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Bird flu found in southwest Iowa commercial flock of nearly 920,000 egg-laying chickens

Charlie Neibergall
In this Nov. 16, 2009 file photo, chickens stand in their cages at a farm near Stuart, Iowa.

State and federal agriculture officials have confirmed deadly bird flu in a flock of commercial layer chickens in southwest Iowa’s Taylor County, the Iowa Department of Agriculture and Land Stewardship announced Friday. It’s the third outbreak of highly pathogenic avian flu in the state this year.

A spokesperson for the Iowa Department of Agriculture said there were nearly 920,000 layer chickens in the Taylor County flock.

Iowa Gov. Kim Reynolds has issued a disaster proclamation to use state resources to track, monitor, detect and contain the spread of the deadly virus. The proclamation also helps dispose of the dead birds.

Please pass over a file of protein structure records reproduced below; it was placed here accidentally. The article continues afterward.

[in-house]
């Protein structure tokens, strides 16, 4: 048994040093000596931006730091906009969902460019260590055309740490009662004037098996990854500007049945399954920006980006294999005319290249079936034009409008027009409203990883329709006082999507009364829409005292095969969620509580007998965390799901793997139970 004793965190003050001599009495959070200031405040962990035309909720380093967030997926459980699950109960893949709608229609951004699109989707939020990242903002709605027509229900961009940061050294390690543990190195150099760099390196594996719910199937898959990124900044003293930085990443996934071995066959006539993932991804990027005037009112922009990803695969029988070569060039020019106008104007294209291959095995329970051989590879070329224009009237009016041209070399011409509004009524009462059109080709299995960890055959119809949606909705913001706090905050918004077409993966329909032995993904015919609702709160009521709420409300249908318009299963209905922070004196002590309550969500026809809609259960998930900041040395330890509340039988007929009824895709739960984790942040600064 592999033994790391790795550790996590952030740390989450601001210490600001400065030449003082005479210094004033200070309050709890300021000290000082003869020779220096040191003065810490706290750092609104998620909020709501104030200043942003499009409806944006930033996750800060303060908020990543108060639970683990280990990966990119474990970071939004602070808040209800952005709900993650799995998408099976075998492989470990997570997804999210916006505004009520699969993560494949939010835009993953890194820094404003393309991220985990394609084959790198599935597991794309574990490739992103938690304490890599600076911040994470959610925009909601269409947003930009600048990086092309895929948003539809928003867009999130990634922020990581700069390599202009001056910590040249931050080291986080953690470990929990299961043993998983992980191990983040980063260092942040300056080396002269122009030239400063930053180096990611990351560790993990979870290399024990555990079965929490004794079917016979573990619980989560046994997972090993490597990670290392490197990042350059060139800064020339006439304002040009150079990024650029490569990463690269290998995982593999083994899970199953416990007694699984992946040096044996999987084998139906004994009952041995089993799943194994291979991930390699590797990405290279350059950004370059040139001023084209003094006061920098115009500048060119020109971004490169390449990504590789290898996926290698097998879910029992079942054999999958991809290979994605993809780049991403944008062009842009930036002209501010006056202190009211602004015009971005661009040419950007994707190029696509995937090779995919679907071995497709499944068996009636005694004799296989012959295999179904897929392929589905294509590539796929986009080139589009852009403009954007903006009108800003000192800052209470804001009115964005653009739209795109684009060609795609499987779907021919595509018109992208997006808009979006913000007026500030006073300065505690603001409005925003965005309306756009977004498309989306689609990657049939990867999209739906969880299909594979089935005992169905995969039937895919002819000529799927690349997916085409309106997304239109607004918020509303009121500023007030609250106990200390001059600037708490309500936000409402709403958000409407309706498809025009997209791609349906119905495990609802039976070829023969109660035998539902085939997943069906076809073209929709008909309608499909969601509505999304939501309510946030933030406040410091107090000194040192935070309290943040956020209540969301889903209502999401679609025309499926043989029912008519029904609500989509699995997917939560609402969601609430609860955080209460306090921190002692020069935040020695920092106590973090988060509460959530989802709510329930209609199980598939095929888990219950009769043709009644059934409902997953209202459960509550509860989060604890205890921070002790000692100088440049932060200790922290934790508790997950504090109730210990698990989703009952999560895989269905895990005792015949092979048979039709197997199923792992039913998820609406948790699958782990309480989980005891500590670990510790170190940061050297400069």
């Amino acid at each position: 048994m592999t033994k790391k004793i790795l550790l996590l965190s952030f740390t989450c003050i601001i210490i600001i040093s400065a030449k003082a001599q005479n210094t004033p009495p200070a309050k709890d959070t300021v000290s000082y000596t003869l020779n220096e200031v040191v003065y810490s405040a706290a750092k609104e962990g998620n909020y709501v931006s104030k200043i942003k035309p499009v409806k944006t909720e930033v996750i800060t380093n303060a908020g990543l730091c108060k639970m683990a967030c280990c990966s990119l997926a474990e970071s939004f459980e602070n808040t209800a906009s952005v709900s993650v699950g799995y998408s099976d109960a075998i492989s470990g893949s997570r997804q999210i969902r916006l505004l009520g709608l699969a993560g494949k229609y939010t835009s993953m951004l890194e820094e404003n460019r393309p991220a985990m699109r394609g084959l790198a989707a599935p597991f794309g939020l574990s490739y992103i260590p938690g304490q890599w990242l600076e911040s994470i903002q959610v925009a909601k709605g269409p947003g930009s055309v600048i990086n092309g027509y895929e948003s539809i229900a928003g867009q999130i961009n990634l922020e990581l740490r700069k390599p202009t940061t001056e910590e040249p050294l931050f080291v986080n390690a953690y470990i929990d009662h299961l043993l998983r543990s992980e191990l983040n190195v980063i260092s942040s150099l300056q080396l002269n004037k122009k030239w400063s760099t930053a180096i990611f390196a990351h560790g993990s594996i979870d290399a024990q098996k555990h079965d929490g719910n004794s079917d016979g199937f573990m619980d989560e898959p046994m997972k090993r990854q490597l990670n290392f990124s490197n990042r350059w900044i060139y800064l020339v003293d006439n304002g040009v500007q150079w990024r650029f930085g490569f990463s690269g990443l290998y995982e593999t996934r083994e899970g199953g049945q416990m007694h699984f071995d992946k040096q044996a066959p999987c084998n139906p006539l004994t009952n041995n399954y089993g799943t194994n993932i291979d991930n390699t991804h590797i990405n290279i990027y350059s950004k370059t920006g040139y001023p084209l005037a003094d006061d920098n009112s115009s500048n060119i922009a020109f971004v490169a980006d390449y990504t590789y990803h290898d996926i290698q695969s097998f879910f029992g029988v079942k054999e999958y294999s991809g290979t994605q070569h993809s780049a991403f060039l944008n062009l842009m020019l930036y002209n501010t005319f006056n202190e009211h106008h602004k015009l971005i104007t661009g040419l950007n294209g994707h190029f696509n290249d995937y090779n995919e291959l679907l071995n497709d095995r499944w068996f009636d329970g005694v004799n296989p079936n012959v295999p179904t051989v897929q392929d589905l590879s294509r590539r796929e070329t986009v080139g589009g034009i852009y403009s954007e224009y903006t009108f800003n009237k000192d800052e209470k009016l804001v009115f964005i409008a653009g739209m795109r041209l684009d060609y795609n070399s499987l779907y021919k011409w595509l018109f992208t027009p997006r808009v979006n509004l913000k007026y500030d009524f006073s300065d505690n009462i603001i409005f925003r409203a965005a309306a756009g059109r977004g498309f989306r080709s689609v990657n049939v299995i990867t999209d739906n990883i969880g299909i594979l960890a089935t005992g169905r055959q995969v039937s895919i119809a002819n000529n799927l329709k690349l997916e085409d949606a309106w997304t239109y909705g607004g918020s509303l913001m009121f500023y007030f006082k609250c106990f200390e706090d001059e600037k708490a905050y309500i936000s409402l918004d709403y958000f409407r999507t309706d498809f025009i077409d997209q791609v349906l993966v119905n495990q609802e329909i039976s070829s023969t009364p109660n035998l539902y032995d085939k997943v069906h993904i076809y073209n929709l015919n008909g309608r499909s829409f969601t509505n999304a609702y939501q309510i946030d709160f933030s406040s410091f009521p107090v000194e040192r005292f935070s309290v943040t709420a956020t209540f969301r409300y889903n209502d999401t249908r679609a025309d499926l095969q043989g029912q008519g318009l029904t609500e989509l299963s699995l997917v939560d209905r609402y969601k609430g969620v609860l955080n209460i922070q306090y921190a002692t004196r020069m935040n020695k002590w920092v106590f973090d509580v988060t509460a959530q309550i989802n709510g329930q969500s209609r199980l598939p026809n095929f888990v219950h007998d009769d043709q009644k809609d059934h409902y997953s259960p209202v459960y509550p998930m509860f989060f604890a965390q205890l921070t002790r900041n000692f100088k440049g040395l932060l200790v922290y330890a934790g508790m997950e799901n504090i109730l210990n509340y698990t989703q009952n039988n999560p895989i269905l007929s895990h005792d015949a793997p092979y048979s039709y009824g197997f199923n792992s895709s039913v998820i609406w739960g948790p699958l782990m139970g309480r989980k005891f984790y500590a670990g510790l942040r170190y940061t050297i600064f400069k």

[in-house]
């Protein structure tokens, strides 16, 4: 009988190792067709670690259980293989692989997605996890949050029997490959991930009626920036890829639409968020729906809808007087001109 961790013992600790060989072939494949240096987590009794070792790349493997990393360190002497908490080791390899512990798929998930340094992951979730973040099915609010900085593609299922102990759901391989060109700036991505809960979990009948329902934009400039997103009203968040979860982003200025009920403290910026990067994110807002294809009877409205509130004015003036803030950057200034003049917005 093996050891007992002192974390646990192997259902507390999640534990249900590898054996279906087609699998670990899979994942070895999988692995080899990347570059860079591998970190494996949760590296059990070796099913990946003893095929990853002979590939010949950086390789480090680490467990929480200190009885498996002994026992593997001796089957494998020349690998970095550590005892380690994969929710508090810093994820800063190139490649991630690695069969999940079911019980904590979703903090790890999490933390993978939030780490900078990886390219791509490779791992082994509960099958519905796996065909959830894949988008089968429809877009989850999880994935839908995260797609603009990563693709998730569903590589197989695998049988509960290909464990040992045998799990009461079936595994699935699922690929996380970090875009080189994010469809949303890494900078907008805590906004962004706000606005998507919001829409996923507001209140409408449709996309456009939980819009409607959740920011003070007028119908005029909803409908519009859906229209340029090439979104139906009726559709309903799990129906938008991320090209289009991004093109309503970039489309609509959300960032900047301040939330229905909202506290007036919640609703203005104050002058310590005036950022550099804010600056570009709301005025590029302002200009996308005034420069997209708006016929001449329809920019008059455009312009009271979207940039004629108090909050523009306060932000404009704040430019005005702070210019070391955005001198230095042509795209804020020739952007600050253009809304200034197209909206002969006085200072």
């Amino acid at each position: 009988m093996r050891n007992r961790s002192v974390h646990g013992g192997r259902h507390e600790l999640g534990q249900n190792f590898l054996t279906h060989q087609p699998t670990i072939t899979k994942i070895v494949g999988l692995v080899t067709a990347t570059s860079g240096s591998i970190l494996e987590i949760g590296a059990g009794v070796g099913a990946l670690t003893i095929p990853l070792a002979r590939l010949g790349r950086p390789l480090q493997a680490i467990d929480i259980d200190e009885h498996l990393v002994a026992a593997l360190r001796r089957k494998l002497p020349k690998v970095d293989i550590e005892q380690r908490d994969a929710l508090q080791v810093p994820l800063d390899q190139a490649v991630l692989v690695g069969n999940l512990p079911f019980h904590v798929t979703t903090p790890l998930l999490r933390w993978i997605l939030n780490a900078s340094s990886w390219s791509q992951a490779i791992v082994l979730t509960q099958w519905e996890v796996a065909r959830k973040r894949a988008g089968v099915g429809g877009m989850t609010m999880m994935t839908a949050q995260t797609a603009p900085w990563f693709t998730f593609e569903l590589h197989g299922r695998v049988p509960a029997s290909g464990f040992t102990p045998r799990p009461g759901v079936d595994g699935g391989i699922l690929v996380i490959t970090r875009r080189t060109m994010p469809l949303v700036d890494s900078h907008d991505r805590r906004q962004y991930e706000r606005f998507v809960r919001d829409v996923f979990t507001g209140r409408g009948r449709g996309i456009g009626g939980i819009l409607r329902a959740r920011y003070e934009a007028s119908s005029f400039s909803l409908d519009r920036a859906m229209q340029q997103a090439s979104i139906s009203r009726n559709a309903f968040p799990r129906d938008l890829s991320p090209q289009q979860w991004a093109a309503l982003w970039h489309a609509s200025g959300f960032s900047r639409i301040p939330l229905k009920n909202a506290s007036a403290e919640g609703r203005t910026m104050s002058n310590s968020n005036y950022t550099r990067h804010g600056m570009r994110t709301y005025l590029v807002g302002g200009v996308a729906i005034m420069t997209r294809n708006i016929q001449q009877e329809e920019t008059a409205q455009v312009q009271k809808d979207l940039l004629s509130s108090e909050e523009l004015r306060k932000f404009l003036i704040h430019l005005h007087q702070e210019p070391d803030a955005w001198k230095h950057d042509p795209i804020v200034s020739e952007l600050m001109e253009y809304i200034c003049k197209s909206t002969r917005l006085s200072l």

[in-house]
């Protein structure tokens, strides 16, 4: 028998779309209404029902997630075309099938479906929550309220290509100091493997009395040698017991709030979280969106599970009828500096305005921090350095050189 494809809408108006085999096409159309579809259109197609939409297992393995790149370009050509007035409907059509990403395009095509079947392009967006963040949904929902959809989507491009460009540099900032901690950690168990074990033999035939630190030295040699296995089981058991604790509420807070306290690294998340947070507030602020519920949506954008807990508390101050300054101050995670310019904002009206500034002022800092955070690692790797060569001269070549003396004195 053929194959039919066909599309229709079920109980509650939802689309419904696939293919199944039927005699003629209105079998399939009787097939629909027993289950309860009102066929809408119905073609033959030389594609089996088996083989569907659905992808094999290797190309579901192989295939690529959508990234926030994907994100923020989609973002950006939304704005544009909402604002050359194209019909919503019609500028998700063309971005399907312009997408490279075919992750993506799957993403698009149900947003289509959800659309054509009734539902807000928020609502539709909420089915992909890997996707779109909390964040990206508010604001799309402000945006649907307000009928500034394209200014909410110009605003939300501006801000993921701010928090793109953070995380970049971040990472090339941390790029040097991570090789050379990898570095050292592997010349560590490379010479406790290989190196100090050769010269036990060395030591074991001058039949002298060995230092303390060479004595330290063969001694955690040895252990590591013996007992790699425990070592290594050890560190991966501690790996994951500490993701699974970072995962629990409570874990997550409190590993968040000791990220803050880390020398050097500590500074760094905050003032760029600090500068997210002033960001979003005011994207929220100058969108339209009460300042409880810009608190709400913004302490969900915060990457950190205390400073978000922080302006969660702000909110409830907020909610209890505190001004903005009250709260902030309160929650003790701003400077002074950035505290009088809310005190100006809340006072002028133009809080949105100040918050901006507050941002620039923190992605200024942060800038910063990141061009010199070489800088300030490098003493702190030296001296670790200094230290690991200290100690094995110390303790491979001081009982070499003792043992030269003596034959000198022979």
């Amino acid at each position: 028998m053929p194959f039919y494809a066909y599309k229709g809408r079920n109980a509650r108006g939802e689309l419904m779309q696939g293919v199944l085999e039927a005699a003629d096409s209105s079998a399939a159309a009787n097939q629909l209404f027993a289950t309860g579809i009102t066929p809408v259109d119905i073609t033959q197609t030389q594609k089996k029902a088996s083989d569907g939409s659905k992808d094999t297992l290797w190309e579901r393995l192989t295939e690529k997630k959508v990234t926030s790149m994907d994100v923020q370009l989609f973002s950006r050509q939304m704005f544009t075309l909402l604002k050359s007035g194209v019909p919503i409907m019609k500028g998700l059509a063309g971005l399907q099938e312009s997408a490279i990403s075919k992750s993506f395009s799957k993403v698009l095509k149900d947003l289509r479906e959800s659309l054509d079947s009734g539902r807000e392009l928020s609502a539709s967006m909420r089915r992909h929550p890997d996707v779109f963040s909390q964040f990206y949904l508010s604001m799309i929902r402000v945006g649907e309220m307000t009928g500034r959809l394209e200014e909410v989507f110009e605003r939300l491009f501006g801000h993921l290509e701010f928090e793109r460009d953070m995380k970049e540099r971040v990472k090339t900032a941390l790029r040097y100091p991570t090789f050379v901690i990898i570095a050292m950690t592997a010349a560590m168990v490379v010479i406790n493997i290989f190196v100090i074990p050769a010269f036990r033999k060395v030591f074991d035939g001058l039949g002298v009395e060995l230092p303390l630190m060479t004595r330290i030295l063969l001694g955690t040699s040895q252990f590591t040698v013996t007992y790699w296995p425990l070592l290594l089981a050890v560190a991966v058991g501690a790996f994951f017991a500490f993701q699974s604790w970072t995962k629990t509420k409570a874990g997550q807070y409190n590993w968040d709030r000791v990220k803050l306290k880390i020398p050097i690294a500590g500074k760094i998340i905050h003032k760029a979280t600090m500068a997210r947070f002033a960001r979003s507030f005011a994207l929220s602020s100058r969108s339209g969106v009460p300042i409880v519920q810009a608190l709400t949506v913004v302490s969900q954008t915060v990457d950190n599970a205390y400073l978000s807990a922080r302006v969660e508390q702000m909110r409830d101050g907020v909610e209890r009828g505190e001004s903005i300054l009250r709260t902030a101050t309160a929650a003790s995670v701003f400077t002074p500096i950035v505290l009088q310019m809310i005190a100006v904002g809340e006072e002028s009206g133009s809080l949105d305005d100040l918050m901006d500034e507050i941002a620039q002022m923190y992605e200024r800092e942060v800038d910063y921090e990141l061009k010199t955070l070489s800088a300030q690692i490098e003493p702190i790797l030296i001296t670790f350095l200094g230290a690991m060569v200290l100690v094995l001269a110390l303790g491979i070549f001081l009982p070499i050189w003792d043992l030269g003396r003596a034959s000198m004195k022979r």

Bird flu is rapidly spreading across the eastern half of the country. Iowa and the U.S. Department of Agriculture confirmed bird flu in a commercial flock of 50,000 turkeys in northwest Iowa’s Buena Vista County on March 6 and a backyard flock of chickens and ducks in western Iowa’s Pottawattamie County on March 1.

During news conferences for the other two outbreaks, Iowa Agriculture Secretary Mike Naig and State Veterinarian Jeff Kaisand have urged producers and backyard flock owners to practice strict biosecurity, like limiting visitors on their farms and limiting contact between their birds and wild birds, which can carry the virus.

“It is critically important that livestock producers and their veterinarians closely monitor the health of their animals,” said Naig during a March 7 news conference after bird flu was confirmed in a Buena Vista County commercial turkey flock. “If they observe any signs consistent with high path avian influenza, we ask that they report that immediately to us.”

Iowa is the top egg-producing state in the country. Nearly 15 billion eggs were produced in the state in 2021.

Katie Peikes is IPR's agriculture reporter